He was given the instructions by Lama Yeshe in what was essentially a samadhi retreat based on the practice of vajra recitation in the completing stage of the Guhyasamaja tantra. And one afternoon he was given a commentary on the ten kilayas in the mandala of Guyhasamaja by His Holiness Ling Rinpoche. "He very graciously gave me some of his precious time."

By the forty-ninth day of his retreat, Chotok says, his meditation had reached a level that he'd never dreamt possible. "The boundaries between meditation and non-meditation completely vanished. In fact, my post-meditation session the times out of meditation became even more powerful than the meditation session itself. The illusory nature of all universal phenomena was extraordinarily vivid. Everything appeared as vision.

"During this period, the last two weeks of the retreat, I felt an overwhelming sense of responsibility to take care of my wife and children. I envisaged exactly how I would be able to do it." For the next five years Chotok tried to make his vision reality. The work he had chosen was very lucrative but highly dangerous and stressful. Increasingly he used cocaine, alcohol and various opiates to deal with the intensity of his life.

Inevitably, his relationship with Lisa fell apart. And in 1987 he was given a day to leave Nepal. Because of his efforts to help a young Russian woman defect to the West, he attracted the wrath of the KGB. "My life was in danger, there was no doubt. I was taken to the airport under escort by four US marines and put on a plane to America."

He had nothing, only his prayer books. "I tried to live again with my family in Salt Lake City, but it was impossible. I nearly went insane." He tried to live at Vajrapani Institute, Lama Yeshe's center in northern California, "But I was in serious culture shock. By now I was completely dependent on alcohol. All I wanted to do was drink."

"I was in crisis. I was experiencing deep conflict about myself as a Dharma practitioner and how I fitted into the world. I didn't know how to put these two together.

"I got to the point where I didn't want to think any more, I didn't want to feel any more, I didn't want to live any more, I didn't even want to breathe."

By now he was in San Francisco, on the streets, and he literally could do nothing but drink. "The addiction was overpowering and I drank with abandon, insatiably. I wanted to drink all the alcohol in the universe." As the months of unrelenting pain went on, witnessing people get shot and stabbed next to him, Chotok felt he was close to his own death and prayed for a sign.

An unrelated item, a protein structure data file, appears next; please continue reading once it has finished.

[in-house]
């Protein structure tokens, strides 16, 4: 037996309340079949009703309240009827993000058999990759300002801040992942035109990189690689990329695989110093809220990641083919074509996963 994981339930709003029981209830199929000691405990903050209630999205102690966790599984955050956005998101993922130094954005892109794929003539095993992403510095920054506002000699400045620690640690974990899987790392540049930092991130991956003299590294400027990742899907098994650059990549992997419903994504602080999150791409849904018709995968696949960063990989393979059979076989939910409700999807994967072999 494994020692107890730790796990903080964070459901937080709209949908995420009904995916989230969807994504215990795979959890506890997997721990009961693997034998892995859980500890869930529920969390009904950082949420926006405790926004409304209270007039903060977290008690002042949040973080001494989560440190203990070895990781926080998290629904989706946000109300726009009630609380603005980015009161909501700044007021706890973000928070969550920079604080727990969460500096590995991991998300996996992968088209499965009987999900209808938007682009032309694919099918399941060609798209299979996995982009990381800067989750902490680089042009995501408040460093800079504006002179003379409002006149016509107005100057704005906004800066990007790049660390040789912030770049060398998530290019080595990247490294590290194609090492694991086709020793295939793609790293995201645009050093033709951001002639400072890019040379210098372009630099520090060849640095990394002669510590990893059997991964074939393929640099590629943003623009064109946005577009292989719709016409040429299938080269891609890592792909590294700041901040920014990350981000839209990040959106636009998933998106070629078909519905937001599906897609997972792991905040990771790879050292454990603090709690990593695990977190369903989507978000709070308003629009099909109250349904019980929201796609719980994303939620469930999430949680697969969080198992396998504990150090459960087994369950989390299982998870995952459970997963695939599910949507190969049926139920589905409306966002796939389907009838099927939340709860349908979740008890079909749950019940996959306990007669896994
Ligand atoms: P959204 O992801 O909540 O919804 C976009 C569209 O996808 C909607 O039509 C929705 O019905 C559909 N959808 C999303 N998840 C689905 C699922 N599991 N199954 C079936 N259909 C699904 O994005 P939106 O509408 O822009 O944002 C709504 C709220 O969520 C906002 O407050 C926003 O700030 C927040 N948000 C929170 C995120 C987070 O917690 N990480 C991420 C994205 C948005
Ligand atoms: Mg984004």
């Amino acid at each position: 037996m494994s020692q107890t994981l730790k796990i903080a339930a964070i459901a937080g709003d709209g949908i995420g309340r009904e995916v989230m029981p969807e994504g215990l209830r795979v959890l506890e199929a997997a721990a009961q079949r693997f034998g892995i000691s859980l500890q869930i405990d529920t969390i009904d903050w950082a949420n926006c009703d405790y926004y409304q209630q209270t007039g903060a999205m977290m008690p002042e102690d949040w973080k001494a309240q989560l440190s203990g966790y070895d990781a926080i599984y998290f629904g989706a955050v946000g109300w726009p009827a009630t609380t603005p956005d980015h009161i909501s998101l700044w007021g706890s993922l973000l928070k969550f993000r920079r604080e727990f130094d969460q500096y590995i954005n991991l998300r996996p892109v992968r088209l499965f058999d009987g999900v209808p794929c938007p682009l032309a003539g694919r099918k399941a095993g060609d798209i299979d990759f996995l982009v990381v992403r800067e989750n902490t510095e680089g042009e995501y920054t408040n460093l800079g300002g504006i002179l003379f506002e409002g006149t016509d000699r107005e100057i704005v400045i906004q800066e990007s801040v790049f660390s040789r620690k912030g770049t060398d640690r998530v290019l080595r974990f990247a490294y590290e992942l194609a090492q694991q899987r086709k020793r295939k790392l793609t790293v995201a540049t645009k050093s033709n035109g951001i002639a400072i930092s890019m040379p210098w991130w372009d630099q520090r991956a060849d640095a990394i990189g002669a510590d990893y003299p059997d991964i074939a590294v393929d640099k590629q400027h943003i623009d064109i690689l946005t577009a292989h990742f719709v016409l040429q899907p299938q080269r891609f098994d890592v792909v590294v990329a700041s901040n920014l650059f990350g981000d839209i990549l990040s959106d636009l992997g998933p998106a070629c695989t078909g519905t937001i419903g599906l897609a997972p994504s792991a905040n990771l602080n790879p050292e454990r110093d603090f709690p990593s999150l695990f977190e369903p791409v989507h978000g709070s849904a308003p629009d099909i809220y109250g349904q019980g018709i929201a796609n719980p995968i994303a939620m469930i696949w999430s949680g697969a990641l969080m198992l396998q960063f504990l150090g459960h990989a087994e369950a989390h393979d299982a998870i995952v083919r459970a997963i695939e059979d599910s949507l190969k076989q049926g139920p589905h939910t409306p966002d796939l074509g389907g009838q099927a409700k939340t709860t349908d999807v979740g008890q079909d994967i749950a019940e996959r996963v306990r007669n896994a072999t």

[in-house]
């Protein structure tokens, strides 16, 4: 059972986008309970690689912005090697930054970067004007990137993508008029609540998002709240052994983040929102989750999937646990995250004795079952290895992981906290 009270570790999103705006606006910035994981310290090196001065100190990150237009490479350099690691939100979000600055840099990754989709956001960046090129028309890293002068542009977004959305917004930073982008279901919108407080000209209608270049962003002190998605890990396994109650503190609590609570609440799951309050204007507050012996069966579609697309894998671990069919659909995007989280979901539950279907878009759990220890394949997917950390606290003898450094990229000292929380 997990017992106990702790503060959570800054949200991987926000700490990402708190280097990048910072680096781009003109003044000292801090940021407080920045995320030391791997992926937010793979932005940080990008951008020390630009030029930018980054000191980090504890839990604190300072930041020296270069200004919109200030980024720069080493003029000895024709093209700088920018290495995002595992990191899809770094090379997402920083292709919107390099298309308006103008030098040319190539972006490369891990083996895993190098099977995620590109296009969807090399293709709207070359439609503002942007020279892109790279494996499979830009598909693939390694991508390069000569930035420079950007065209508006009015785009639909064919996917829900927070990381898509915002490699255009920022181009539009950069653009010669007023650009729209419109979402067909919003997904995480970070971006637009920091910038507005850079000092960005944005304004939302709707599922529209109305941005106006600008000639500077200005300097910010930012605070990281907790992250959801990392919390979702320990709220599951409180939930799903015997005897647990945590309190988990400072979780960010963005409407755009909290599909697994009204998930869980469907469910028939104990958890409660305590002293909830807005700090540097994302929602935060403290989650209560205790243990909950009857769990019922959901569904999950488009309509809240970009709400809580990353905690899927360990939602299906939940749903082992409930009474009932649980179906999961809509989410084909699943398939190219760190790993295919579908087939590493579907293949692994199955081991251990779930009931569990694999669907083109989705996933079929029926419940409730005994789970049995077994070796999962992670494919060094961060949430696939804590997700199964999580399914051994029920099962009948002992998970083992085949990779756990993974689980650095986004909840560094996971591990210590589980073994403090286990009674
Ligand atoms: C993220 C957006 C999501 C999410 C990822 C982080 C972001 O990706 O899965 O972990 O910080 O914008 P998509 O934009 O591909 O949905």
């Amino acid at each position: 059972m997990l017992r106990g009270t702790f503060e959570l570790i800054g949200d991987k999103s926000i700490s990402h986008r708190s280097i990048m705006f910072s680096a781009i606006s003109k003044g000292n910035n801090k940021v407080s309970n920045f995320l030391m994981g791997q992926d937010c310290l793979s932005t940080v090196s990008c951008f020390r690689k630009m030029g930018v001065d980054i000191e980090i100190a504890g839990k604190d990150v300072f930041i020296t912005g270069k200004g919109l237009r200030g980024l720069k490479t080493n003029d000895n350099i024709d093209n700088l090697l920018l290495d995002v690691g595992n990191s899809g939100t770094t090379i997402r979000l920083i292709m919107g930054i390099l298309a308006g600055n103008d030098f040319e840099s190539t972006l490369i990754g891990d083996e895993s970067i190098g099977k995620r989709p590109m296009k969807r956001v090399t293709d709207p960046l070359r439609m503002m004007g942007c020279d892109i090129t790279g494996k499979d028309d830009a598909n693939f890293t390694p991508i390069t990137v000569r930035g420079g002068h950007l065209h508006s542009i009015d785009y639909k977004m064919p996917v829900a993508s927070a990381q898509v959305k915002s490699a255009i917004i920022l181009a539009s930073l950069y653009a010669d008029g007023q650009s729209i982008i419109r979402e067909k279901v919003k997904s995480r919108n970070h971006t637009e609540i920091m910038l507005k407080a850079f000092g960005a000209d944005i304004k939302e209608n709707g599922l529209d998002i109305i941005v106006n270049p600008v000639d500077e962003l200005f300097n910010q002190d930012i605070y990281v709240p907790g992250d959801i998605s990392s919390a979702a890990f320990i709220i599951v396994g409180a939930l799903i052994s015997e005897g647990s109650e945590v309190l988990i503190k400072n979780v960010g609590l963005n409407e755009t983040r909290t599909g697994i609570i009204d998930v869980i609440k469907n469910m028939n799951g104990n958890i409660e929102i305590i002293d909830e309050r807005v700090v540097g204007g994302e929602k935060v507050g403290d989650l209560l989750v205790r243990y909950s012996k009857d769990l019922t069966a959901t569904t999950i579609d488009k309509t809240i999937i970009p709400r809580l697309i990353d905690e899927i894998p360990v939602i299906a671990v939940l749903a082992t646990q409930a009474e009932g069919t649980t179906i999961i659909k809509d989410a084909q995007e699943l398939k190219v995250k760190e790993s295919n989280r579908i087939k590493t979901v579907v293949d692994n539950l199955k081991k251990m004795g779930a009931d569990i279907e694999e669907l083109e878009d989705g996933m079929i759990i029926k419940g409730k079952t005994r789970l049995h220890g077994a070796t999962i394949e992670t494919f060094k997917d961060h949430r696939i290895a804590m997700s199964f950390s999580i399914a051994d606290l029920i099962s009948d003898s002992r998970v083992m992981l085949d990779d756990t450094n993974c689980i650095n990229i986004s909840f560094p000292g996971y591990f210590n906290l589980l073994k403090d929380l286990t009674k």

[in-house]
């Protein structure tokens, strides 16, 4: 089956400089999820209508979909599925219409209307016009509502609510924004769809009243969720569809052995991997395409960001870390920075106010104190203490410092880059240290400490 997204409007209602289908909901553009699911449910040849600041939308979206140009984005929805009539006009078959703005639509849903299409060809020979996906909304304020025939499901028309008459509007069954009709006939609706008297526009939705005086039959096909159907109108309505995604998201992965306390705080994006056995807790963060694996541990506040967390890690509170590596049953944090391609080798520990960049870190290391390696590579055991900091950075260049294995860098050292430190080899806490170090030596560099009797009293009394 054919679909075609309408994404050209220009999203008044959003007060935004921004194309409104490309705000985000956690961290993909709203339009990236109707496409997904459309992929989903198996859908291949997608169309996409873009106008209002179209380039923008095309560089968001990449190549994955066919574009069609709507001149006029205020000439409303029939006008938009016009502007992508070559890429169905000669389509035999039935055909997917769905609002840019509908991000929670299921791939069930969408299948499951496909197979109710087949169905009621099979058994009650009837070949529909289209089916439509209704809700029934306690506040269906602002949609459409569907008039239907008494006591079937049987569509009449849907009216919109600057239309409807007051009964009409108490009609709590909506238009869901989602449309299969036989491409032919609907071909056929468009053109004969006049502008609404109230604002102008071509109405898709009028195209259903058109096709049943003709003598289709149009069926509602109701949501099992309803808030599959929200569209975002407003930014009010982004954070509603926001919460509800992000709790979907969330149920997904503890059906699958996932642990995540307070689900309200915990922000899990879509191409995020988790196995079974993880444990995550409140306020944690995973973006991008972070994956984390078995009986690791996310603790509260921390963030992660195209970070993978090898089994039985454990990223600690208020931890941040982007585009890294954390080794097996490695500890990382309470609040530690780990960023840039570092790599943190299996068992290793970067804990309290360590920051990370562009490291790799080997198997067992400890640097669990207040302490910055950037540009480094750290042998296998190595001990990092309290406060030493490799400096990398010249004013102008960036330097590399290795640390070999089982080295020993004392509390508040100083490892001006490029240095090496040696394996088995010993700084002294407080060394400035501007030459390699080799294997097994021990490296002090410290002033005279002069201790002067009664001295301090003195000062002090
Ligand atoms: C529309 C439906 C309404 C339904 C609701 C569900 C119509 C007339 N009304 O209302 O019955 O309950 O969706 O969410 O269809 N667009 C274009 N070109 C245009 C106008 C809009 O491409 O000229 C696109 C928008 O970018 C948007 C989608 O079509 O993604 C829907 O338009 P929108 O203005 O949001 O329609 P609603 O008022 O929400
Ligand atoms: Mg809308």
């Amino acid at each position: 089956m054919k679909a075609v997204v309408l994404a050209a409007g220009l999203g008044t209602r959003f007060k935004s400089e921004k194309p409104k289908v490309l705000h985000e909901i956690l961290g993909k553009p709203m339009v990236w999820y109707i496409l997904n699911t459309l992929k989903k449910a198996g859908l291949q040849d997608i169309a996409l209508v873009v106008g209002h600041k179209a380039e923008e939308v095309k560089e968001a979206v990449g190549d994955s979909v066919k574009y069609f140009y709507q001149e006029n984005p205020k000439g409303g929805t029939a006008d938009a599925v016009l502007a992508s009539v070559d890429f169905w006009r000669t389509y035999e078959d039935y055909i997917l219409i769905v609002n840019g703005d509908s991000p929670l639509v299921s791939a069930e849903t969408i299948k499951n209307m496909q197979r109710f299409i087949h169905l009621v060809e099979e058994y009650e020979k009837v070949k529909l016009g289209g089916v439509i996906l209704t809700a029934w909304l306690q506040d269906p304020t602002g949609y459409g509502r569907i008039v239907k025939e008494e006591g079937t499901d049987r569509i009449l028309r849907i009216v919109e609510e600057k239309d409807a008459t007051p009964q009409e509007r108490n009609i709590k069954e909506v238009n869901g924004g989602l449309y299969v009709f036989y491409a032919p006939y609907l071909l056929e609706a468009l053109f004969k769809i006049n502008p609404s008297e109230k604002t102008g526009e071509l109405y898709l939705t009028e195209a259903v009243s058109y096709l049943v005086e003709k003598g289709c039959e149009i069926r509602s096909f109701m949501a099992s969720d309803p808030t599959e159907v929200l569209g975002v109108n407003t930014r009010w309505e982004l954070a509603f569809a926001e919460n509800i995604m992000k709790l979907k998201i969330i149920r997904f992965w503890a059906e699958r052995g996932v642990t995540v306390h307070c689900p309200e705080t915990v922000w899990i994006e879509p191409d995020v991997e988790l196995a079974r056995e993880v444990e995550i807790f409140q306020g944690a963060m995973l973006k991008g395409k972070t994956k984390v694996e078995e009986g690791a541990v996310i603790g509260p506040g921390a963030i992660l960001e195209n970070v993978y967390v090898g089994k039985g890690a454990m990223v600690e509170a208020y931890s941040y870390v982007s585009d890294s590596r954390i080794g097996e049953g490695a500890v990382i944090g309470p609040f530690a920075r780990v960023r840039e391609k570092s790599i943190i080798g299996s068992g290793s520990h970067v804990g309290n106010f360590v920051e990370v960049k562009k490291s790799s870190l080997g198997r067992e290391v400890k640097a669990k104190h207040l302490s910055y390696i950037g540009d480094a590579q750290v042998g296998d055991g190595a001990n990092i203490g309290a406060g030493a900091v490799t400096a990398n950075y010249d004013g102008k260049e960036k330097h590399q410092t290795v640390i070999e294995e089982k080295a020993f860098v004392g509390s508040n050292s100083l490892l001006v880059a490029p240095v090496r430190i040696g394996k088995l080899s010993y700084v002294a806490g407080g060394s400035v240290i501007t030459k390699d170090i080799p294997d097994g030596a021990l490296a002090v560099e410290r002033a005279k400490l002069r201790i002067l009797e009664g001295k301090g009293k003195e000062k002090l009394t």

The very next day an insane man tried to pick a fight with him. "He had cocaine-psychosis, his eyeballs were bulging out of his head, all his hair was standing on end, and he was completely out of his mind. He tried to fight with me. Even though he'd never seen me before, I was the object of his rage. I watched that like a movie and saw him he was black as a manifestation of Mahakala.

"I took it as a sign and decided that I didn't want to die that way. It wasn't the way to repay the kindness of my teachers," Chotok says.

He remembered a dream that he had during his fasting retreat in which he met Lama Yeshe. "We were walking through the deserted streets of San Francisco. I took Lama to an elegant restaurant and offered him eight golden coins. He was very pleased. And we talked about finding a way to fulfill my Mahayana vows in this kaliyuga, the dark ages."

And he recalled an occasion in 1977 this time it wasn't a dream when he was walking with Lama Yeshe in the desert near Yucca Valley in southern California. Chotok asked Lama if the present kaliyuga is really as negative as the Kalachakra Tantra describes it. Lama looked up in the sky and whistled and then spat on the ground and said, "Of course! You're a perfect example of kaliyuga. If you had been born in Tibet you would have been trained at a young age and would be an object of refuge. But because of these degenerate times you were born in America and even your friends think you're garbage." And then Lama turned around and walked away.